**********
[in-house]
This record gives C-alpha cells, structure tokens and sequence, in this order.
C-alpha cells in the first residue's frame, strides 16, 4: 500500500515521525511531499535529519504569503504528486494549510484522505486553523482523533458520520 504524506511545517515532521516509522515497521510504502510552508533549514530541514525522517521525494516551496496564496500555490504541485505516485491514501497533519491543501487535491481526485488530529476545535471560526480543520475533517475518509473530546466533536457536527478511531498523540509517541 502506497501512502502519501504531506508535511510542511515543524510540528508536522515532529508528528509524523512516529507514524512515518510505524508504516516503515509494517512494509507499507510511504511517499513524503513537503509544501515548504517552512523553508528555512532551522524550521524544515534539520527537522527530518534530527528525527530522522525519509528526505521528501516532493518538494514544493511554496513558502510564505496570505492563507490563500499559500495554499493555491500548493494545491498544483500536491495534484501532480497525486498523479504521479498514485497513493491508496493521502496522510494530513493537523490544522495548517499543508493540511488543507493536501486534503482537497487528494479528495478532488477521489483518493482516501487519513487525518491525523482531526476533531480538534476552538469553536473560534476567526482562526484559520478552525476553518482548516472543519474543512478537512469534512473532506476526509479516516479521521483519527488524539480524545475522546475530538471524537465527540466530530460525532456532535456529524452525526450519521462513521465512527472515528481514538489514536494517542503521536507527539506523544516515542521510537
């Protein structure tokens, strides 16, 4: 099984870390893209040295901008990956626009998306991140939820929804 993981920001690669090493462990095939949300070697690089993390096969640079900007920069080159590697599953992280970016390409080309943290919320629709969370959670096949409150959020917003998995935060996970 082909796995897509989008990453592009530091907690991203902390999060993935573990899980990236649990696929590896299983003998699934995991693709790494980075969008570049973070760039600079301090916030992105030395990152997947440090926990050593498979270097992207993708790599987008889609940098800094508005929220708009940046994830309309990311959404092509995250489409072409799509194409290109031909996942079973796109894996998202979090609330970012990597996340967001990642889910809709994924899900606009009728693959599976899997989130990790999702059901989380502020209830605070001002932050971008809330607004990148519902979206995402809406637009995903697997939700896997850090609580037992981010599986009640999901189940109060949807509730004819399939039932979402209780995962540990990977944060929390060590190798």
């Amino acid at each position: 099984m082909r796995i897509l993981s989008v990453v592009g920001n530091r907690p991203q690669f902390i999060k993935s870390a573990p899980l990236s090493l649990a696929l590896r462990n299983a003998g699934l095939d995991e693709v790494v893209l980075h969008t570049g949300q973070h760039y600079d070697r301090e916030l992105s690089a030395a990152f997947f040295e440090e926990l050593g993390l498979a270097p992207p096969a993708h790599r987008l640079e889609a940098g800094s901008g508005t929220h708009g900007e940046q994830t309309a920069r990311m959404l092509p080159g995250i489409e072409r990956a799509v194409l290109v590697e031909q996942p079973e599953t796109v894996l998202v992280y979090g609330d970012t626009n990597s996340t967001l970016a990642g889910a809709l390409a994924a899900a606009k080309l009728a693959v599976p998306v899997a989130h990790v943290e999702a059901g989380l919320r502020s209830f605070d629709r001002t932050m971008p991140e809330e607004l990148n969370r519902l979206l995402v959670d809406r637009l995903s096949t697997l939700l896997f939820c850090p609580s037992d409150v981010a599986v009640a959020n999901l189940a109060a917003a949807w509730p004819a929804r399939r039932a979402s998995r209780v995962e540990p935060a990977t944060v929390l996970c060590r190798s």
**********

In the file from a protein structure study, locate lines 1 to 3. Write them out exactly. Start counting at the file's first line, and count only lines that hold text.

[in-house]
This record gives C-alpha cells, structure tokens and sequence, in this order.
C-alpha cells in the first residue's frame, strides 16, 4: 500500500515521525511531499535529519504569503504528486494549510484522505486553523482523533458520520 504524506511545517515532521516509522515497521510504502510552508533549514530541514525522517521525494516551496496564496500555490504541485505516485491514501497533519491543501487535491481526485488530529476545535471560526480543520475533517475518509473530546466533536457536527478511531498523540509517541 502506497501512502502519501504531506508535511510542511515543524510540528508536522515532529508528528509524523512516529507514524512515518510505524508504516516503515509494517512494509507499507510511504511517499513524503513537503509544501515548504517552512523553508528555512532551522524550521524544515534539520527537522527530518534530527528525527530522522525519509528526505521528501516532493518538494514544493511554496513558502510564505496570505492563507490563500499559500495554499493555491500548493494545491498544483500536491495534484501532480497525486498523479504521479498514485497513493491508496493521502496522510494530513493537523490544522495548517499543508493540511488543507493536501486534503482537497487528494479528495478532488477521489483518493482516501487519513487525518491525523482531526476533531480538534476552538469553536473560534476567526482562526484559520478552525476553518482548516472543519474543512478537512469534512473532506476526509479516516479521521483519527488524539480524545475522546475530538471524537465527540466530530460525532456532535456529524452525526450519521462513521465512527472515528481514538489514536494517542503521536507527539506523544516515542521510537